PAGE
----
Arc of the Scene – Stepping Stone for a Hero

I recently judged a writing contest and half of the entries included scenes that didn’t really work very well.  The writers could write.  The characters were good, but the scenes fell flat.  As I studied the entries more closely in order, I realized that the scenes had one thing in common.  There was no arc to the scene.

One of my critique partners and I have been talking a lot about the arc of the scene.  It’s one of those elements of story that writers don’t mention very often.  Many of you have read Techniques of the Selling Writer, by Dwight Swain, or Scene and Structureby Jack Bickham.  They talk about the structure of scene.

Scene includes:  goal, conflict, disaster
Sequel includes: emotion, quandary, decision, action

I’ve always found these books useful, but while I’m writing, I don’t think about Swain or Bickham.  What I do think about is what’s happening as I’m writing.  I knew early on that I wanted to write books about heroes: characters who face difficult odds, and who do what I hope I would do when faced with such a situation.  The right thing.  And in the process of facing those odds, heroes grow and change and learn and become better human beings, because of the difficulty they face.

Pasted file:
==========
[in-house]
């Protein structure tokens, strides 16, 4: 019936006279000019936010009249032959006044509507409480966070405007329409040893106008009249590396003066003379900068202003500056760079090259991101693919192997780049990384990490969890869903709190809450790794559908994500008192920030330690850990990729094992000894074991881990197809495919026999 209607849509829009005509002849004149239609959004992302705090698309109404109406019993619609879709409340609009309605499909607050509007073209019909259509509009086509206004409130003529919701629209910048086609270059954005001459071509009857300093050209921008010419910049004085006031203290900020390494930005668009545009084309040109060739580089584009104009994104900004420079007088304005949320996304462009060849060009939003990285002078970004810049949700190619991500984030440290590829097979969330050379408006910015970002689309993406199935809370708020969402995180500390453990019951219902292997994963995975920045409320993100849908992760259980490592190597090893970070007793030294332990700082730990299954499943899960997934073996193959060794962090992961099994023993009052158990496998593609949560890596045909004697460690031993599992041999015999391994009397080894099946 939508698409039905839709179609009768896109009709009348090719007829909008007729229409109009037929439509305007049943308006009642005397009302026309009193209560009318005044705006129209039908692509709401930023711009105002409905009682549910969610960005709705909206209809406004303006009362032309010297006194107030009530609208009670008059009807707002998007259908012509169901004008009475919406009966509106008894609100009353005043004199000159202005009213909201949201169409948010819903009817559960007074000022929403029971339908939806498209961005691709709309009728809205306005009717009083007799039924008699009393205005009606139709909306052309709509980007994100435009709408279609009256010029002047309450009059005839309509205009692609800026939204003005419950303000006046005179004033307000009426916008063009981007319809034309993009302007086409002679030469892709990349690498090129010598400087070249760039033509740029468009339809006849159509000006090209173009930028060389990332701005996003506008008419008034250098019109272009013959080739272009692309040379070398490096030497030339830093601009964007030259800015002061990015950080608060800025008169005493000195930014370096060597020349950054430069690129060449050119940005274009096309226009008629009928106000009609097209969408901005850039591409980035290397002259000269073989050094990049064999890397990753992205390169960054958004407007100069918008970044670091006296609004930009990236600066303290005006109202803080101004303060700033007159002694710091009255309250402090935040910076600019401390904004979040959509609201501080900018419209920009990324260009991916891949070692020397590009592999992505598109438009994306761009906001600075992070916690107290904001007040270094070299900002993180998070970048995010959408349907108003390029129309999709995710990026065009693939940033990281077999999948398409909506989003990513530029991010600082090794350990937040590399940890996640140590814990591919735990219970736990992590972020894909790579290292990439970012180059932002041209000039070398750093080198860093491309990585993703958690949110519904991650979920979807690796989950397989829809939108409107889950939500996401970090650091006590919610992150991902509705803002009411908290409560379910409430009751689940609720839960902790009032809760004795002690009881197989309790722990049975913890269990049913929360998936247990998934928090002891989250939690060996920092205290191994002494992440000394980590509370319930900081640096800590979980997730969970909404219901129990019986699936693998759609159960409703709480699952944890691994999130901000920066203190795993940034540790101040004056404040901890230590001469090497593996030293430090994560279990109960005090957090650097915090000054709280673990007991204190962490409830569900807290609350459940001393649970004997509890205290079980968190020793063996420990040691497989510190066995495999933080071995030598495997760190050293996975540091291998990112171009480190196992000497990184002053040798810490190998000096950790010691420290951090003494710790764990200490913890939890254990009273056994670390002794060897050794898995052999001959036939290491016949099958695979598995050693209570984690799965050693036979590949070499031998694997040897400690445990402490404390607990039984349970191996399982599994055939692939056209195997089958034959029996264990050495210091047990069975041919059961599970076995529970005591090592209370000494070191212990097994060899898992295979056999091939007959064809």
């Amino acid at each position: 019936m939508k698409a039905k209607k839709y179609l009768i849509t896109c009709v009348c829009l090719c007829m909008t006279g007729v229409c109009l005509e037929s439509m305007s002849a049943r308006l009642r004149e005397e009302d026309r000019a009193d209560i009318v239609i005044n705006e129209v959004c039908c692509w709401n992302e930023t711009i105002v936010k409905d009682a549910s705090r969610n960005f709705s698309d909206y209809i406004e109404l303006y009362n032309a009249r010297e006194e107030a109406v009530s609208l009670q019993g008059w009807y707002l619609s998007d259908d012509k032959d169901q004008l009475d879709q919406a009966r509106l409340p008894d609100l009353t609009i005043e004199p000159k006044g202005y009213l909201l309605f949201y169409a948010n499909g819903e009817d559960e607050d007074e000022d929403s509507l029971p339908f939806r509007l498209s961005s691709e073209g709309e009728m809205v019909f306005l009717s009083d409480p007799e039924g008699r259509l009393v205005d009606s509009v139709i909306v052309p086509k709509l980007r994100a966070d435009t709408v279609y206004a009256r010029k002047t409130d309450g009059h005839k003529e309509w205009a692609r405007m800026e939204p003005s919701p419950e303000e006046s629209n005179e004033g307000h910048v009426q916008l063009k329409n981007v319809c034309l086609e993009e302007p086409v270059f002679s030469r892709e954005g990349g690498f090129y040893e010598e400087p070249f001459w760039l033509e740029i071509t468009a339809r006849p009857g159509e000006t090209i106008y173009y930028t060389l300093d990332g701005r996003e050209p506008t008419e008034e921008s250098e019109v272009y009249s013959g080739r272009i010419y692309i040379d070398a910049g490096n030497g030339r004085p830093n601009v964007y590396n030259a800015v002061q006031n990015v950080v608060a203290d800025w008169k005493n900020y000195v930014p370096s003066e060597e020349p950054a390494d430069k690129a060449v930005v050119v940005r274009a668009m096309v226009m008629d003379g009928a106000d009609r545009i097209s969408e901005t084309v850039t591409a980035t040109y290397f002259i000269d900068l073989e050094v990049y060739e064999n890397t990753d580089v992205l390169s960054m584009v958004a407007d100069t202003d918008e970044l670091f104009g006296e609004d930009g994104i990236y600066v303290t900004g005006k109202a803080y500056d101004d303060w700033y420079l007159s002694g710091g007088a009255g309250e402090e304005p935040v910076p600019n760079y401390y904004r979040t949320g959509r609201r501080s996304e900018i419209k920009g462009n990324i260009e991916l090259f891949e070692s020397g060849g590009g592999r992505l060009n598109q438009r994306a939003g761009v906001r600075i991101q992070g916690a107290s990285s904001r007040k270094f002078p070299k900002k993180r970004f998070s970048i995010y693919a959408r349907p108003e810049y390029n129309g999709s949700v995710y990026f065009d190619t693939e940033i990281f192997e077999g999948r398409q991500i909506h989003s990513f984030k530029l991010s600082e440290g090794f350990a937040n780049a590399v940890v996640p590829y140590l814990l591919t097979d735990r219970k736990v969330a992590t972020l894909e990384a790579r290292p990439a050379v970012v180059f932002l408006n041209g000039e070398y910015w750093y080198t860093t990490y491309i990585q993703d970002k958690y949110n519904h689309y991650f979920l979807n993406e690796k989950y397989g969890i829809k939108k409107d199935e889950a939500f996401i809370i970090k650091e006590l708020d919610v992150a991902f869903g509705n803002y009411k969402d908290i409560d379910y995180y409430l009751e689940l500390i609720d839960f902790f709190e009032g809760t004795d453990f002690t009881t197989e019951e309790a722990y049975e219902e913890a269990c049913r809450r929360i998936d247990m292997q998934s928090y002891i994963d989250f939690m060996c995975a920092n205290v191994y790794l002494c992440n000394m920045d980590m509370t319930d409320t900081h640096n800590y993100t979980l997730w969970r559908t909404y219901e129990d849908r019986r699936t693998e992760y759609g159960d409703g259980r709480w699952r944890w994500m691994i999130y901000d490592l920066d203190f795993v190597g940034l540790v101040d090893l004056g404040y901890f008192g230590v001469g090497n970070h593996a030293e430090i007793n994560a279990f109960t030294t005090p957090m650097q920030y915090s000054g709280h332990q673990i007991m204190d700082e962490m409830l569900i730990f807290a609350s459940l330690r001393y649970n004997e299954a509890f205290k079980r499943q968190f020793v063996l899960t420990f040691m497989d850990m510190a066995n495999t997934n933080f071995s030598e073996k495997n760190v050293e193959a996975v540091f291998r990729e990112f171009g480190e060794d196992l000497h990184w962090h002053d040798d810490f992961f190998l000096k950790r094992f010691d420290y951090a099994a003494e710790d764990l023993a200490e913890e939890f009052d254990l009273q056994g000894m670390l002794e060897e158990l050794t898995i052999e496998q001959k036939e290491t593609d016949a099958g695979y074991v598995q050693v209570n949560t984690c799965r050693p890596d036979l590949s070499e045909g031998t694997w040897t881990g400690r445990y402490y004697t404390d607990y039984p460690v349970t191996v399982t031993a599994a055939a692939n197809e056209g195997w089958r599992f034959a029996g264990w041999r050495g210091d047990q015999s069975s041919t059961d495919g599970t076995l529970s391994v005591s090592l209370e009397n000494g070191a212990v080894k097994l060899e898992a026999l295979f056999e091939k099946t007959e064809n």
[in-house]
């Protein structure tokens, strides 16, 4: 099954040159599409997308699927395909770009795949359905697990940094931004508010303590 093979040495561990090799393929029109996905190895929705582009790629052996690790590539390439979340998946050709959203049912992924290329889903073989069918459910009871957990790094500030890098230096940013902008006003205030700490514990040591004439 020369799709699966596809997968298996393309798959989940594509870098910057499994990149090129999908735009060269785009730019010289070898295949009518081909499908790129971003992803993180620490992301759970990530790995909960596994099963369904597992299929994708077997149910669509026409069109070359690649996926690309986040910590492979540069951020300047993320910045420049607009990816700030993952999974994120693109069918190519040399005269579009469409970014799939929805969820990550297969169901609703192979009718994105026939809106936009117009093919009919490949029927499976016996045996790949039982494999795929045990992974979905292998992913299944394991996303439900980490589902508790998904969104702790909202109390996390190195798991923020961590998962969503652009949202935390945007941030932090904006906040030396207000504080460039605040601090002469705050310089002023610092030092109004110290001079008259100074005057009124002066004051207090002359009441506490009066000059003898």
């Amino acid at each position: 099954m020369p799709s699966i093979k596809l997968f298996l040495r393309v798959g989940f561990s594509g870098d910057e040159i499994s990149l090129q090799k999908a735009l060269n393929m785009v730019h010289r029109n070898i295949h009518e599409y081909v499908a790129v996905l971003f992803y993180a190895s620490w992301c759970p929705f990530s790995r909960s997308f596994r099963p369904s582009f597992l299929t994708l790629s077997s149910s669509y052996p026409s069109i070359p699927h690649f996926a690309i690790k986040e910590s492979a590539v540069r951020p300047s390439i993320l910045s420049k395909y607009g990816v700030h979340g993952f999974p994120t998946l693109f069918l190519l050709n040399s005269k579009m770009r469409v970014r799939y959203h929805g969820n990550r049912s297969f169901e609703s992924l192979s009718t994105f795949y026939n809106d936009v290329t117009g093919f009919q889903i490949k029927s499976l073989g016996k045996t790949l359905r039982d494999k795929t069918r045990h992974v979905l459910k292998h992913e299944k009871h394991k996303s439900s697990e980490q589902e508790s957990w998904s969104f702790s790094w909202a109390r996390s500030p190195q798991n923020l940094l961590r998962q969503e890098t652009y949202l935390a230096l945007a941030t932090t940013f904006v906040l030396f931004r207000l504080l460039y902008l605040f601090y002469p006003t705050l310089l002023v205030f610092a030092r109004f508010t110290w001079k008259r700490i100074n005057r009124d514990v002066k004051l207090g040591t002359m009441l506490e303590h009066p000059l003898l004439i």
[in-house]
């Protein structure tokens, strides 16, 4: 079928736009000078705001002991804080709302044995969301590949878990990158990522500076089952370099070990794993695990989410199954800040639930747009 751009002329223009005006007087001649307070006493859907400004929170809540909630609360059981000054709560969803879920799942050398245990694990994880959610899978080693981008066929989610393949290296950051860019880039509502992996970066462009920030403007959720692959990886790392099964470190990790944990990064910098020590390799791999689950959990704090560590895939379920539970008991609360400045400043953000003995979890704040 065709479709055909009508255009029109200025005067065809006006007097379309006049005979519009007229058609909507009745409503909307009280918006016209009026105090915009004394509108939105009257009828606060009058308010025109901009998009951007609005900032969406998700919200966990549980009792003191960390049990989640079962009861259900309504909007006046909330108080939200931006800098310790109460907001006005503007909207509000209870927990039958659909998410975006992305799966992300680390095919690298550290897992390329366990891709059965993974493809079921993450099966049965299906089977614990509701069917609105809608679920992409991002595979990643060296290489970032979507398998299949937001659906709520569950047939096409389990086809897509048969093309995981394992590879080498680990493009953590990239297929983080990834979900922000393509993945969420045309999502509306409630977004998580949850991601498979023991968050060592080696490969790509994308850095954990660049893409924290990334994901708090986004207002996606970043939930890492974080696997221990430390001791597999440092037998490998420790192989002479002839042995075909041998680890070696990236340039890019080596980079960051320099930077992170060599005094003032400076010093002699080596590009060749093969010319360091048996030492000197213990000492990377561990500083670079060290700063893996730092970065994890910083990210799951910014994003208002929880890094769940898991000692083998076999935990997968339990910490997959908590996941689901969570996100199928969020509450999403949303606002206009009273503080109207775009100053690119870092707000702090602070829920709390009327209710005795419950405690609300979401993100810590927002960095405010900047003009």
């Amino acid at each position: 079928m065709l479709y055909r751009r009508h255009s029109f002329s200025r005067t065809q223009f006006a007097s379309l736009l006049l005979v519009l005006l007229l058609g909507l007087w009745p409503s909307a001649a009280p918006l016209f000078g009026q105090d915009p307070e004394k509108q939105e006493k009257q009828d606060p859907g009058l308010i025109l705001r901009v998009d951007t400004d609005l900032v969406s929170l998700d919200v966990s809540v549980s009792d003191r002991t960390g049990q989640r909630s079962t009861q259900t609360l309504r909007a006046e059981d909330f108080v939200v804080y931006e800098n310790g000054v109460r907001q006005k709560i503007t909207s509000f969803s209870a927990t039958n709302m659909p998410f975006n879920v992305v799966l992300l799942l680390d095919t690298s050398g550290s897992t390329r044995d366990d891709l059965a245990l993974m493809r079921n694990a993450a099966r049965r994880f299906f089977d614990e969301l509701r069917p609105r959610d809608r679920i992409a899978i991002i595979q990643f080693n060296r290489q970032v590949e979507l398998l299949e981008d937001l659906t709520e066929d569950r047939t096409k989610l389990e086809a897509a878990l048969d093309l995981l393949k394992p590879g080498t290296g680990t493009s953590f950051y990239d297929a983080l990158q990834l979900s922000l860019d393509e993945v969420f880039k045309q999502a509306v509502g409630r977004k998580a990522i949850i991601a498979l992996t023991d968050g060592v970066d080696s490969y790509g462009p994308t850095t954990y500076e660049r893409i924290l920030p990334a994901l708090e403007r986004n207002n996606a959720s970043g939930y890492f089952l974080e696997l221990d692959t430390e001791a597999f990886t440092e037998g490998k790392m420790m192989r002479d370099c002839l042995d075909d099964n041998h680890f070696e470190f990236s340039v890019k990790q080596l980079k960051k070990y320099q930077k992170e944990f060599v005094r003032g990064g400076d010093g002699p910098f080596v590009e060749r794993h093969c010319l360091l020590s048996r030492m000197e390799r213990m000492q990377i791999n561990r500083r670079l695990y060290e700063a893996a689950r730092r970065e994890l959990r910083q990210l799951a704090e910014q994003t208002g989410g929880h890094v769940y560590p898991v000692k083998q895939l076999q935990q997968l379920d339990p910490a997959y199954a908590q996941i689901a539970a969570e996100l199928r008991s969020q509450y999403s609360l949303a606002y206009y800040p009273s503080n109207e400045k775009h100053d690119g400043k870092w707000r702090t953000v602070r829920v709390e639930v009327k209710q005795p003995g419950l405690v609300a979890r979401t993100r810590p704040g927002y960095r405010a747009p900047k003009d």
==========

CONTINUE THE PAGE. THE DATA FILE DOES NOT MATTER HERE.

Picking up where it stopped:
As I first began writing, I focused on the challenges my characters would face: the villian, the struggle.  Then I layered in the idea that the hero or heroine would have to face their own internal fears in order to defeat the villian.  So, my story now had an arc.  A change.

Well, just as a story has an arc, so does a scene.  A scene changes the story.  The plot changes; the character changes.  If the character and plot don’t change, then the question becomes, what’s the point of the scene.  These days, as I’m writing, I really focus on how the emotions of my character will change over the course of the scene.   At the end of each scene, I ask myself two questions.  Has my character changed, and has the plot moved forward.  If I can answer yes, then my scene has an arc.  If  the answer is no, then that scene has no purpose.  It is not a stepping stone toward growth of the hero or heroine.  The scene is a stagnant pond without movement, without life.

A story is about life, and if there is one truth about life, it is forever changing.  Just as scene should a small journey on a character’s path.

Happy Writing,
Robin

www.RobinPerini.com

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